Uh, Oh, Ron’s Asking Annoying Questions Again.

Over at

Sky High

Yesterday’s story in the Business section of the L.A. Times by W.J. Hennigan was about “A big bird, aging gracefully – The first 747 made its maiden commercial flight 40 years ago today.”

Forty years? Oy, how time flies. Seems like only yesterday, my husband and I went down to the start of the north runway at LAX , the longest runway at the time. We parked with several other people and walked to the fence and waited. You could do that in those far away days. We were waiting to see the very first 747 come in and soon enough she did. She sure looked big, she sure sounded big, she seemed to take forever to get overhead and touch down, but just how big that plane was didn’t really hit home until she had taxied back to the terminal and pulled in next to a parked 707.

With that juxtaposition, the size hit home, right in the solar plexis. It was interesting evidence of how critical experiential spacial “body sense” and juxtapositioning is. My body sense-memory already had a “feel” for the size of the 707, having stood next to one, have flown in them, so I internally “knew” how big that plane was. And it was big. But seeing the 747 next to the 707, it hit home; there’s Big and then there’s HOLY COW THAT’S BIG!

Indeed, George Lucas offered his own 747 moment in the opening of 1977’s “Star Wars.” Coming in overhead, (like I was again standing at the end of LAX’s north runway) was Princess Leia’s space ship and I said, as it passed over head, “Wow. That’s Big.” To which Lucas slyly replied, “You think that’s big, watch THIS!” as the theatre’s dolby sound system rumbled and Darth Vader’s massive battleship passed overhead for what felt like hours.

For quite a while afterwards, those big birds coming into the north runway (the longest one at the time that could accommodate them) remained startlingly unusual enough to trigger a double take. Now, of course, they’re considered the norm and 707s look like little puddle jumpers. Thus do we quickly adjust to “mission creep,” whether it’s size or anything else, the outlandish and outrageous soon becoming the new norm.

Well, happy anniversary, Big Bird.

Wednesday, January 20, 2010

Bees and Buds

Calhouns Can(n)ons for January 20, 2010

Bees and Buds

We can only be said to be alive in those moments when our hearts are conscious of our treasures.
Thornton Wilder

January. Warm and sunny. I have returned from the market and as I start unpacking groceries from the car in the driveway, I hear it. Humming. Loud humming. I look around, thinking somebody’s got an electric motor running somewhere. Then I look up, surprised to notice that the whatchamacallit tree by the driveway is filled with cream-colored flowers. And filled with bees. Humming bees. In January?

In the front garden, I am startled to notice a large rock rose has suddenly covered herself with beautiful white blooms. Brazen hussy. Gussied up for Mardi Gras and it’s still January. While out in the sandy no-man’s land between the front garden’s retaining wall and the puddle-filled dirt road, a close inspection shows tiny sprouts from wildflower seeds hand-gathered last fall from a neighbor’s yard and scatttered what seems only a few weeks ago. They are jostling and elbowing their way into the world next to equally frantic wild mustard seedlings. It will be a tangled, colorful riot soon filled with more bees.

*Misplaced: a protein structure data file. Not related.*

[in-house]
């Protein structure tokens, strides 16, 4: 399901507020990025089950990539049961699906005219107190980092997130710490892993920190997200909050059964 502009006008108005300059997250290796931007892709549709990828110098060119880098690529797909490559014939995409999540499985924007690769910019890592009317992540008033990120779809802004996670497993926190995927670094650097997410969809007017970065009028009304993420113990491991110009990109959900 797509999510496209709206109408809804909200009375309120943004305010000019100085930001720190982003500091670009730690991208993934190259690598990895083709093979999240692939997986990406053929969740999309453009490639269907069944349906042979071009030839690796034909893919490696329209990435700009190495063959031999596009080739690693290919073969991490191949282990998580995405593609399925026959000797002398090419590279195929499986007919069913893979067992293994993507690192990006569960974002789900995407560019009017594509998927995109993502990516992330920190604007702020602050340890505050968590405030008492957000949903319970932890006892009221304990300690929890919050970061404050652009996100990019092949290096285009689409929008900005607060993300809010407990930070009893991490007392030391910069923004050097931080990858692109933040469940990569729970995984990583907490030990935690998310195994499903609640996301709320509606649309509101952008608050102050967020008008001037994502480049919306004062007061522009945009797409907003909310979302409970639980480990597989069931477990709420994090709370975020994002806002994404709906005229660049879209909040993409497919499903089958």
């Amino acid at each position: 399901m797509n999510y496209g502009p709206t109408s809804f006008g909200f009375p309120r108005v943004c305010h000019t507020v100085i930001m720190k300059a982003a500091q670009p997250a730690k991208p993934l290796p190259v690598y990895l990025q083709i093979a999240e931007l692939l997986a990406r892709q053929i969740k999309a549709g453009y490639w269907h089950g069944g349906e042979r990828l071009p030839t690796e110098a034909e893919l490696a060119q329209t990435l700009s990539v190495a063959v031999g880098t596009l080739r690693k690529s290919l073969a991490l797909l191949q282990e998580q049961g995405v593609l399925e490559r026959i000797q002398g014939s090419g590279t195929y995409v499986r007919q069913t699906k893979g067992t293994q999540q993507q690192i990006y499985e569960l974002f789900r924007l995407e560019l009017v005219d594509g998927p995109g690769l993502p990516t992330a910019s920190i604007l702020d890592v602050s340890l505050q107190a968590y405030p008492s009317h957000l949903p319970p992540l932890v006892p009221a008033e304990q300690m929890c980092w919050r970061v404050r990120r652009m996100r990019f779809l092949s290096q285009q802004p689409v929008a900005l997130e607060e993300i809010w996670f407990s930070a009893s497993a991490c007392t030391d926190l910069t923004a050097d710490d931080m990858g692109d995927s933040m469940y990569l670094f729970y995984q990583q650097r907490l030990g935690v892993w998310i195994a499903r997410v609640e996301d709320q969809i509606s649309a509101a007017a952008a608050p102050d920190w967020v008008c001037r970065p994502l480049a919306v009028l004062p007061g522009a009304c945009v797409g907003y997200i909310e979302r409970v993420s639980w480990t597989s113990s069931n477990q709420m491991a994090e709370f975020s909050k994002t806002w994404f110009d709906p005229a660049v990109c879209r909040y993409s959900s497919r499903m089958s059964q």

Last summer, while at Los Osos Valley Nursery, a serendipitous mixed up order for a Rogers Red grapevine resulted in my stumbling upon a vitex trifolia purpuea, or Arabian Lilac bush/tree. Not a true lilac, but a fragrant cousin of the chaste tree, it’s an astonishingly lovely plant, with groups of three oval-shaped leaves (hence trifolia) that are each slightly creased down their length and gently canted up on either side which allows the chaste tree to unchastely reveal her lovely secret: the underside of each leaf is a beautiful dusky lavender and because of the crease, the purple below and the olive green above are always both visible.

Quite enchanted with a plant that resembled a modest lady with her purple slip perpetually showing, I ordered several and stuck them in both back and front yards. I even planted one in a large pot in Kifani’s Corner. They started growing immediately, putting forth branches and more beautiful leaves and even sweet smelling lilac-like blooms on the ends of the branches.

But then an unexpected early killing frost hit before I could get them covered and the chaste tree was soon chastened back to dead leaves and bare branches. I left them untouched hoping that they were simply shocked to an early sleep, not an early compost bin, and waited. And along with the bees, there they were. Chaste little lavender buds peeping out from the base of the frost-bitten stems. Just waiting for a warm, sunny January day to start growing again.

Warm sunny January days and now rain. Days of rain rolling in from the Pacific. Days of rain called the “Pineapple Express,” rolling in from way out in the ocean somewhere near Hawaii and other tropical climes, full of water, meeting an “Artic Express” full of cold air. Rain. Rain. Rain. Much needed but capable of horrific destruction on the areas burned off in last year’s fires. Apocalyptic California of fire and flood. The evil and obscene televangelist Pat Robertson no doubt ready to declare that Californians are deserving of any and all earthly destructive natural forces because we all made a pact with the devil somewhere along the way. Evidence of which is we get warm sunny bee-filled days in January, no doubt.